DOE Billion Ton Study Update Shows Biomass Still Sufficient to Meet Goals
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WASHINGTON, August 15 ‑ The DOE last week released an update to its 2005 Billion Ton Study that says biomass feedstock under baseline assumptions remain sufficient to meet near- and long-term bioenergy goals, including the production of 85 billion gallons of biofuel annually, enough to displace a third of the nation's transportation fuel demand. In fact, the update says, under a high-yield scenario, more ambitious goals may be feasible. Unlike the 2005 version, the update takes into consideration environmental sustainability and identifies the likely costs to access the biomass resources.
The update's baseline assumptions continue the USDA 10-year forecast for the major food and forage crops, and extend the forecast an additional 10 years to 2030. Taking into account the current combined resources from forests and agricultural lands, the baseline estimates about 473 million dry tons at a farm or forest roadside price of $60 per dry ton or less. About 45 percent is currently used and the remainder is potential additional biomass. By 2030, the researchers say, the estimated resource increases to nearly 1.1 billion dry tons, of which about 30 percent would be projected as already-used biomass and 70 percent as potentially additional biomass.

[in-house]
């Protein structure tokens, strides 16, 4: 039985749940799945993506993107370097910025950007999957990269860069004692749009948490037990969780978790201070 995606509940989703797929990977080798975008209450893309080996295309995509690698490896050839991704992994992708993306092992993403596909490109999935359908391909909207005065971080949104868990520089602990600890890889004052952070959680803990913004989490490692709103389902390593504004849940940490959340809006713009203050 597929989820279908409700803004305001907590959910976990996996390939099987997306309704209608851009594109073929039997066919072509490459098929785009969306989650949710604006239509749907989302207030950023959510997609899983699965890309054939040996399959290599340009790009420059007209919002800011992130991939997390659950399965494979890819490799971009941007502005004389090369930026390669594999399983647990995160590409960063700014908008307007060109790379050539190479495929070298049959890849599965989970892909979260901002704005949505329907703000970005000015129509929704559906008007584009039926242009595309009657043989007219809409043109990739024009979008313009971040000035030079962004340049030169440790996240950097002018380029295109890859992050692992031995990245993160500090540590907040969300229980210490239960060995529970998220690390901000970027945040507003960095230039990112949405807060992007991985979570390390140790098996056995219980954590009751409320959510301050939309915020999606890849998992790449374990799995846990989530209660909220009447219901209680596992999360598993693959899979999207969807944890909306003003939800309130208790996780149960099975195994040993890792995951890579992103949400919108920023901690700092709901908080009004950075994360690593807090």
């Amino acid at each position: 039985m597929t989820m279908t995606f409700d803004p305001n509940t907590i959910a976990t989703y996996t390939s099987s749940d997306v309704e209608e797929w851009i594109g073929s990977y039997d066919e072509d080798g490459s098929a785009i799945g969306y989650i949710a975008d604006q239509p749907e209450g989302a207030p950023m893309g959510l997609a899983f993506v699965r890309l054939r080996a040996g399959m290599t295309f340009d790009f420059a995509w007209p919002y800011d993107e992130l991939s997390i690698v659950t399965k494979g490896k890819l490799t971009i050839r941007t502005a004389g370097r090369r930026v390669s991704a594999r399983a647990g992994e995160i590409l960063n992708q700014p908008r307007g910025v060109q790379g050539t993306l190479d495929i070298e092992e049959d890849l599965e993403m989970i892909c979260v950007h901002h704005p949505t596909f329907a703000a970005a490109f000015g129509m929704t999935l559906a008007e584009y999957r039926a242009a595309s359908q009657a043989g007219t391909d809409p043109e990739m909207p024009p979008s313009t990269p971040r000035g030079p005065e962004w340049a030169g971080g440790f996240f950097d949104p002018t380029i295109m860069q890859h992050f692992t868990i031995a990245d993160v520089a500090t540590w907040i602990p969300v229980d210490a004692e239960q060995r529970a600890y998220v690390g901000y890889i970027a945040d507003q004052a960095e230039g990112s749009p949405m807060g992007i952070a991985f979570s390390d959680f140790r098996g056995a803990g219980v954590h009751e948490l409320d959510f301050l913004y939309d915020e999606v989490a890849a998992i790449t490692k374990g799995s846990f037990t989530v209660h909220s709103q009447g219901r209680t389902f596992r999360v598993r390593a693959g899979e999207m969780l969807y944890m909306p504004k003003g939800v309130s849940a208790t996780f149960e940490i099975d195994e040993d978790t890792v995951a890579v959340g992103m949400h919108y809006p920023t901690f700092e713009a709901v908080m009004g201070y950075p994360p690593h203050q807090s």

The DOE concedes the 2005 Billion Ton Study was limited to a strategic analysis to determine if U.S. agriculture and forest resources had the capability to produce at least one billion dry tons of biomass annually in a sustainable manner ‑ enough to produce biofuels to meet more than one-third of the current demand for transportation fuels. The department says that to ensure reasonable confidence in the study results, researchers used relatively conservative assumptions. Under that scenario six years ago, all identified biomass in the agriculture and forestry sectors was designated as potentially available, with no regard for price restrictions, even though some potential feedstock would more than likely be too expensive to be economically available.
The update, the department says, is a more comprehensive resource assessment that addresses a number of the 2005 study's shortcomings by providing price and available quantities (for example, supply curves) for the individual feedstocks; and a more rigorous treatment and modeling of resource sustainability. The update also adds a spatial, county-by-county inventory of primary feedstocks.
For more information on the U.S. Billion-Ton Update: Biomass Supply for a Bioenergy and Bioproducts Industry, and to access the update, click HERE.
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